Saturday, September 05, 2009

A Lesson on Taxes and Spending

In preparation for this week's issue of "Of Government and Men", I wanted to recount this story about David Crockett. I have seen this story in a number of places, the version I am going to quote below is from Ted, White, and Blue by Ted Nugent. "The Nuge" in turn is quoting from The Life of Colonel David Crockett by Edward Sylvester Ellis. This story is about a lesson then Congressman David Crockett learned from a constituent. The story as quoted was in Crocket's words.

One evening, Congressman Crocket and a number of other elected officials were around the Capital when they noticed a large fire had broken out in Georgetown. They rushed to the scene and tried to lend their hand, but the damage was done. Crocket was distraught to see a number of families were now homeless, and had only the clothes on their back as a result of the fire. The next day, a bill was introduced appropriating $20,000 for the relief of the victims of this fire. Congress put aside all other business to rush this through, and they were quite proud of themselves at appropriating this money for those families.

The next summer, Crocket was back in his home district campaigning for re-election. He didn't expect any trouble, but thought it might be a good idea to feel out his constituents. He came across a farmer who was polite to him but very cold at the same time. The farmer told Crocket he had voted for him before, but wouldn't be voting for him again. Crocket was shocked and begged the man to tell him why. Eventually the farmer came back to the vote the previous year to appropriate $20,000 for the victims of the Georgetown fire. He asked Crocket if he had in fact voted for said $20,000 relief bill. Crocket said he had, and he was proud he had. Any nation as rich as ours could afford to give, "…the insignificant sum of $20,000 to relieve the suffering women and children, particularly with a full and over flowing treasury…" This was the problem. The farmer pointed out that Crocket either hadn't read the Constitution, or didn't understand it, and that his vote for this bill proved it. He pointed out that first, the government should only have enough money to cover it's legitimate purposes. The money in the treasury is taken from working families, so while Congress may feel good giving this money to families in need, what about the need of the families they took these funds from?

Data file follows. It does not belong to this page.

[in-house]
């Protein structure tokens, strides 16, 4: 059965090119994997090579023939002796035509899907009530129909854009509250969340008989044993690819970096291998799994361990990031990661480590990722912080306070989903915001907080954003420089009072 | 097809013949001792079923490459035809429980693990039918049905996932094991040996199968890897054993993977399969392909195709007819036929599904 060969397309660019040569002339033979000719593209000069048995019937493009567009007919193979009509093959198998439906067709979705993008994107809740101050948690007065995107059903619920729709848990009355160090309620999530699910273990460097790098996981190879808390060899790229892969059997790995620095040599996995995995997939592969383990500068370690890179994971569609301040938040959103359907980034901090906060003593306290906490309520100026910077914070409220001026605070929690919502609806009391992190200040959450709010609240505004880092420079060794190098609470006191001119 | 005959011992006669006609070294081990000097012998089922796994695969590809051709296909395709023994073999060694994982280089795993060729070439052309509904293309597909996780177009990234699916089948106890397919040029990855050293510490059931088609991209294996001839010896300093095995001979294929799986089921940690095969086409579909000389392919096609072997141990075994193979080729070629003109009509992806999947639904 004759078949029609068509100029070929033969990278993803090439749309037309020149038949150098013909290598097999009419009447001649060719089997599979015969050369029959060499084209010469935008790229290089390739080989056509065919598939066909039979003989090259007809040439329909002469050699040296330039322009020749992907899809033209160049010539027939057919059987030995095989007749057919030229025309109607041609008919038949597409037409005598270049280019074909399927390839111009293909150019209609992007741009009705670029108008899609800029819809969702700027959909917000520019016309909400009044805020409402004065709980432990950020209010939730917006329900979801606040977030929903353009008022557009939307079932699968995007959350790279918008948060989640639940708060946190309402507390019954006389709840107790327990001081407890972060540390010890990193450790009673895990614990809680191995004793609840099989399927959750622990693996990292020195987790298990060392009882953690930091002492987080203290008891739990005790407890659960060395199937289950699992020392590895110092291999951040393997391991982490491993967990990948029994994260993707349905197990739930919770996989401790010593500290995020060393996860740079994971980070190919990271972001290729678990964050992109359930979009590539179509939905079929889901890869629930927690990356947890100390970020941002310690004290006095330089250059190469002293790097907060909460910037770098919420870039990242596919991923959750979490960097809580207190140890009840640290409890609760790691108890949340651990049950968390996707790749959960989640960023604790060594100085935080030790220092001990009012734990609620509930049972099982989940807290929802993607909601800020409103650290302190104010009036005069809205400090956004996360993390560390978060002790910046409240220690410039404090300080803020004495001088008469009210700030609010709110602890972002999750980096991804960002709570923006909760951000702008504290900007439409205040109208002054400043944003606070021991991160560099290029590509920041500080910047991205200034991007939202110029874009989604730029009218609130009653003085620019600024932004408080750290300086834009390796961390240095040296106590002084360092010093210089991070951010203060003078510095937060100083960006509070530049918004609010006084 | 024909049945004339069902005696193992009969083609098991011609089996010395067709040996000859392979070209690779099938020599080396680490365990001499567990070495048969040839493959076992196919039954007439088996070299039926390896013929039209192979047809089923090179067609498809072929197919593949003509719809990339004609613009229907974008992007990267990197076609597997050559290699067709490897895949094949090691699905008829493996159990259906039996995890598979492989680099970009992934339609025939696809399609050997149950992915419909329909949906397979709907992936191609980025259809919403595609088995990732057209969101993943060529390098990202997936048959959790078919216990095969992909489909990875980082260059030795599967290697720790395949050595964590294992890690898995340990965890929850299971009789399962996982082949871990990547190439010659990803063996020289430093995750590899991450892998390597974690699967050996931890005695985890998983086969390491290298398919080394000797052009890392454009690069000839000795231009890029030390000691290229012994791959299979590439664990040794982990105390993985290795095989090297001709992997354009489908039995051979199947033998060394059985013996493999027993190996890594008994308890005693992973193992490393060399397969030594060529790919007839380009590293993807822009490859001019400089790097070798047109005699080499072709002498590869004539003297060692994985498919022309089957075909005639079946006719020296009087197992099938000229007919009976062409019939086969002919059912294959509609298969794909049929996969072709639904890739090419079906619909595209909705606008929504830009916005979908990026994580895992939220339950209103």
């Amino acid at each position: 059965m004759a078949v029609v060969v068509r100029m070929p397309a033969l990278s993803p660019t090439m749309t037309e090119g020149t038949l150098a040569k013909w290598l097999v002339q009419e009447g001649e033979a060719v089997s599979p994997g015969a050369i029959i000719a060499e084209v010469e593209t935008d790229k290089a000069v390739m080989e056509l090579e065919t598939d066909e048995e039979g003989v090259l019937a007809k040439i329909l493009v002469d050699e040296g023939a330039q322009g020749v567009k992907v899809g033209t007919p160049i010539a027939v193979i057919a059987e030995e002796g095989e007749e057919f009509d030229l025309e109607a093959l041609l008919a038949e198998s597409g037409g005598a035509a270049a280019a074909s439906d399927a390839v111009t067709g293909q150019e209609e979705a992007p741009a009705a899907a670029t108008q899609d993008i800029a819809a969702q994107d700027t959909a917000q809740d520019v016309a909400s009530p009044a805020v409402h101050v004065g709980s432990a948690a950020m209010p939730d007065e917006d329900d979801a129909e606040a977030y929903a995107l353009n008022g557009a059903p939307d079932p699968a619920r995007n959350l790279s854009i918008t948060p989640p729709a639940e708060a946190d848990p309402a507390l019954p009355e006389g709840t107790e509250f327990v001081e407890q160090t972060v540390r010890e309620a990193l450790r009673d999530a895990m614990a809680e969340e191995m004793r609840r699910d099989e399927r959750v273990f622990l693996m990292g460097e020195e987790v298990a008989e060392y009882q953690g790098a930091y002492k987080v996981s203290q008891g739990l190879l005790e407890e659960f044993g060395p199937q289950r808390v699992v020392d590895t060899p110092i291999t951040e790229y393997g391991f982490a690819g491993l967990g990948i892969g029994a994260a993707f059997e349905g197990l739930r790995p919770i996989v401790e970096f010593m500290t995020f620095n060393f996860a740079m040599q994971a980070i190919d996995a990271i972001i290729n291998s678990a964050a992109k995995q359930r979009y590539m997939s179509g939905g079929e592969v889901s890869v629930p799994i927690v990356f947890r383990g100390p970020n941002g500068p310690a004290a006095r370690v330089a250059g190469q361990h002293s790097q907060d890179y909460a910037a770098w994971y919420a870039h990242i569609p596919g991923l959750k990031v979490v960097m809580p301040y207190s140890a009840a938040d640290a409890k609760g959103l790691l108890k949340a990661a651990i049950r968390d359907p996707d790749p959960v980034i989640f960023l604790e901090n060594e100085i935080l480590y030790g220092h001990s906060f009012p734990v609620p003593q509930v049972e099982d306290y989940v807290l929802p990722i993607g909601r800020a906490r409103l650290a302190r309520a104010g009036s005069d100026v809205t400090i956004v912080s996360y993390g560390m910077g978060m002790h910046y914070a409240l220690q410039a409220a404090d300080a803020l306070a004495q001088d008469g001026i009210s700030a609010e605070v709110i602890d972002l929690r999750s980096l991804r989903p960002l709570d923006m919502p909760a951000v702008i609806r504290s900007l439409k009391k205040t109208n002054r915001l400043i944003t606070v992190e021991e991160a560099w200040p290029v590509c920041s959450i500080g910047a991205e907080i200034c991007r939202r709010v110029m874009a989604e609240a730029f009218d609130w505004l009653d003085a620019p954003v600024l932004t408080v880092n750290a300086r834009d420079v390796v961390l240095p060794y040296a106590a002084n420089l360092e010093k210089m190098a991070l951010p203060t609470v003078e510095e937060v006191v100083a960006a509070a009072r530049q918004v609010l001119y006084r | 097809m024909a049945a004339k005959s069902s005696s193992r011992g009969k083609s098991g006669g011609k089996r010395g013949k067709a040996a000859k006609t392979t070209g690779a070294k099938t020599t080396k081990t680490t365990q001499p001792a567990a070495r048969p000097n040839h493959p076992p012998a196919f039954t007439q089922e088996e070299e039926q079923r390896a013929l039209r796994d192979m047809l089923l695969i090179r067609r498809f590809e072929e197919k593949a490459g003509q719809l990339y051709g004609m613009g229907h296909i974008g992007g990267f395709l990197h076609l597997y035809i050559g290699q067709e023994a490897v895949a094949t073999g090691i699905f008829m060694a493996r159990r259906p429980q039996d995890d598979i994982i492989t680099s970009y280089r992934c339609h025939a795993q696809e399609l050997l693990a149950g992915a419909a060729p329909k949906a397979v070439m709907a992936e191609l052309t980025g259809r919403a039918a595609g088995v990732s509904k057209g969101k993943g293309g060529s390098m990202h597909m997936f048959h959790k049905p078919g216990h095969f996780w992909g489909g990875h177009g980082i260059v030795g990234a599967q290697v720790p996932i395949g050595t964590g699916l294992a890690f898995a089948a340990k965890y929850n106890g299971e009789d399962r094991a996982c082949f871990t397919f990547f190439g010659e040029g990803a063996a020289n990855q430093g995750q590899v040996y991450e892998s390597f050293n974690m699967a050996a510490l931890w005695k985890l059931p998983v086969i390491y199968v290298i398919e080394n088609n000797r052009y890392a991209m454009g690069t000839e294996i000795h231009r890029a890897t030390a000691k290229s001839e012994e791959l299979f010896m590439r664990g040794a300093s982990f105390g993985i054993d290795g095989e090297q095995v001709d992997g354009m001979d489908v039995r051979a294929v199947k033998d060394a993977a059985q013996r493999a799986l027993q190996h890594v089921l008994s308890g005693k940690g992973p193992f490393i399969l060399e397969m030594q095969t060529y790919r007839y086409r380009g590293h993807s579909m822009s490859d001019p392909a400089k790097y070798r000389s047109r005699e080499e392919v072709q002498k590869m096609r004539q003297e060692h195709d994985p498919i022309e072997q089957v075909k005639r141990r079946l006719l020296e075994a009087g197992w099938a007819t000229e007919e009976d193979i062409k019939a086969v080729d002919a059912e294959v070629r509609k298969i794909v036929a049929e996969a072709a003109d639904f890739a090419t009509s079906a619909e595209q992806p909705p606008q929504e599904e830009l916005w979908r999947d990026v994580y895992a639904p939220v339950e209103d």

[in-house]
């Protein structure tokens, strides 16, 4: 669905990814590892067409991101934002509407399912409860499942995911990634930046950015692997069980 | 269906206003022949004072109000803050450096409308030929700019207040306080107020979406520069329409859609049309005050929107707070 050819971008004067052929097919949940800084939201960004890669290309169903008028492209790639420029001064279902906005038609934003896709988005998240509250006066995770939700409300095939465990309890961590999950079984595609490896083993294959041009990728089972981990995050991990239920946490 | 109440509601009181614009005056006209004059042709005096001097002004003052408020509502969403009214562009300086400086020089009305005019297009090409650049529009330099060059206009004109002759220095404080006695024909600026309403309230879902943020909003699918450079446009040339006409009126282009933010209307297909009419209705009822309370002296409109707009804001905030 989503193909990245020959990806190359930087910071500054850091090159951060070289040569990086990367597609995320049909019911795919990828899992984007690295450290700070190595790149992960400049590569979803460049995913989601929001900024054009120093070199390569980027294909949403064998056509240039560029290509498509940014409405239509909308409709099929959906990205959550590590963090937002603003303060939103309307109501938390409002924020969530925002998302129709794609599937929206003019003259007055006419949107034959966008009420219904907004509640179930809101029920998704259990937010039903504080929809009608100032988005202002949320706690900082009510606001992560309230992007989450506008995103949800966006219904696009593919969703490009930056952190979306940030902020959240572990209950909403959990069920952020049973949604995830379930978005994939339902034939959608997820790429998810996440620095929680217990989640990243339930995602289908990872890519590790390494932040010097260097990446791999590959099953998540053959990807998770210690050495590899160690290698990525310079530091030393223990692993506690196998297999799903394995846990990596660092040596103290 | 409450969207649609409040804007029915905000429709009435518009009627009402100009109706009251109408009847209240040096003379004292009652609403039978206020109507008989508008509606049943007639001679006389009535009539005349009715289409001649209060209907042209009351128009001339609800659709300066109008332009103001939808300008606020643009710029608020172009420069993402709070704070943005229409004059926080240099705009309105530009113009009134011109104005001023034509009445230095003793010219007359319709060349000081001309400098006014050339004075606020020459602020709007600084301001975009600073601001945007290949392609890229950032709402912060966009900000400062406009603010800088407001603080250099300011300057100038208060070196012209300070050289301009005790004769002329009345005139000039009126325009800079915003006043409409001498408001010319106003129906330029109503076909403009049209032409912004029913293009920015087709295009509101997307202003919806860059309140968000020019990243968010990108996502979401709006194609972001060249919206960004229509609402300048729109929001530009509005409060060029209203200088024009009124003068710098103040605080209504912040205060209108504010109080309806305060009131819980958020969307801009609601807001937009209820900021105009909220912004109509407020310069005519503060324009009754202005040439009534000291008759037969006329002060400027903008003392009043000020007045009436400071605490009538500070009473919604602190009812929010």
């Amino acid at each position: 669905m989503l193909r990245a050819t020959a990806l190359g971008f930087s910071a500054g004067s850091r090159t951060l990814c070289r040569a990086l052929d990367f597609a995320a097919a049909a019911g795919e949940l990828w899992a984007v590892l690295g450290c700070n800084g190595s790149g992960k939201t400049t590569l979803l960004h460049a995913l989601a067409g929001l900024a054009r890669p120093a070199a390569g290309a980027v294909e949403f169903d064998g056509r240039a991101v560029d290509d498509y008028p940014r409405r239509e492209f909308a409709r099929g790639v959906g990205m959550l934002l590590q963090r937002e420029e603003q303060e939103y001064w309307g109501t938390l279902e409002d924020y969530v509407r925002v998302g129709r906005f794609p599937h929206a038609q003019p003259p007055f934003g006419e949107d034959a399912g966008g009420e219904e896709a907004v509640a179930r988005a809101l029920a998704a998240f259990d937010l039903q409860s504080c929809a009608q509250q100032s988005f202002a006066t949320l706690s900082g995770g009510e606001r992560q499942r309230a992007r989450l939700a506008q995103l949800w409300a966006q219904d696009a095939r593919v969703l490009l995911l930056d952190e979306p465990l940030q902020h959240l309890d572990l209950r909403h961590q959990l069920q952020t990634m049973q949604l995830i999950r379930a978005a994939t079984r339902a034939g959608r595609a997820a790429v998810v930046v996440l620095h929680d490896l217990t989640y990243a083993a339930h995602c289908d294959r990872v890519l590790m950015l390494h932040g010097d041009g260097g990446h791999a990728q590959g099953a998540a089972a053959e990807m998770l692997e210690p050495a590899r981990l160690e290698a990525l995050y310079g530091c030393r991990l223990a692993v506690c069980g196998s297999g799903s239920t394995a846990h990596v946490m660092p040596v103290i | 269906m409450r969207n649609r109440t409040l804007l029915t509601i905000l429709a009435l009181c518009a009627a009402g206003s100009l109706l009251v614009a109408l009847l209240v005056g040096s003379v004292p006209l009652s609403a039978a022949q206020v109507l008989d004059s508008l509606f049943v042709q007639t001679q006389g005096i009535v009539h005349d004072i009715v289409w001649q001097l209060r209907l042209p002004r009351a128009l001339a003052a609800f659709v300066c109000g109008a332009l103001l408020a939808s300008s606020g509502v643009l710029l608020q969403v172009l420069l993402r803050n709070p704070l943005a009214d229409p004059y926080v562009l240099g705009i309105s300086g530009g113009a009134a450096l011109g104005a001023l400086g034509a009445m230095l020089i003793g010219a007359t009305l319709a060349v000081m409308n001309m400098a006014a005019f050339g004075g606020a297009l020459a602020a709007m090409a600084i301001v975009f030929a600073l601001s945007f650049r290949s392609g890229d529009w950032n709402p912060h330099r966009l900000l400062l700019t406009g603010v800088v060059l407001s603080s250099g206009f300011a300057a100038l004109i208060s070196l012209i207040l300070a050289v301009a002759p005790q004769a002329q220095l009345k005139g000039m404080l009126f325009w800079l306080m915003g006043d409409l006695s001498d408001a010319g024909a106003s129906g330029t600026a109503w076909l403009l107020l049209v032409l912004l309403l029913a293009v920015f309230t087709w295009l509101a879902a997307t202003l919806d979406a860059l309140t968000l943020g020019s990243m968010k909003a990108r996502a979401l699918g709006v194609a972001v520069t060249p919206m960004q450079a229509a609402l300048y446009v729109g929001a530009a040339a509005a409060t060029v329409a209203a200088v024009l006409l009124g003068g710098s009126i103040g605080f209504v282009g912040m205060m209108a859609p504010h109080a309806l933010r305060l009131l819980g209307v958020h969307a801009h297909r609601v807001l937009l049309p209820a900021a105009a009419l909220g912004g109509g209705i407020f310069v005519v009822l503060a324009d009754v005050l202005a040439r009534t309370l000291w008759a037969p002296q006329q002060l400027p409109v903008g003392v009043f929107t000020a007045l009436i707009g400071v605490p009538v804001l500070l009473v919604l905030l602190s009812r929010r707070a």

Secondly, the Constitution doesn't define charity. If Congress believes it has the right to donate to charity (as in this case) then there is no stopping the amount they may take from one family to give to another. Finally, the farmer pointed out, "Individual members may give as much of their own money as they please, but they have no right to touch a dollar of the public money for that purpose." The farmer stressed that the money Congress had appropriated for the relief of the fire victims wasn't Congress's money to give away. They should take up a collection of their personal money if they felt that passionately about it, but they shouldn't take from the treasury, and by extension, the other families of the nation to give to these families.

Crocket then says the following:

"I tell you I felt streaked. I saw if I should have opposition, and this man should go to talking and in that district I was a gone fawn-skin. I could not answer him, and the fact is, I was so fully convinced that he was right, I did not want to."

He finally asked the man to give him one more chance. Crocket promised to study and be guided by the Constitution. He hoped that if he ever voted for another bill such as the Georgetown fire bill, he would be shot dead. This is an important story from our nation's history, and one with lessons for today's Congress as it debates health care and other issues. Congressman David Crocket had his eyes opened to the meaning of the Constitution by talking to a constituent. I hope more of our members of Congress learn from their constituents during this recess, and that they realize that tax money isn't their money. It's the people's money and it should be treated with the respect it deserves.

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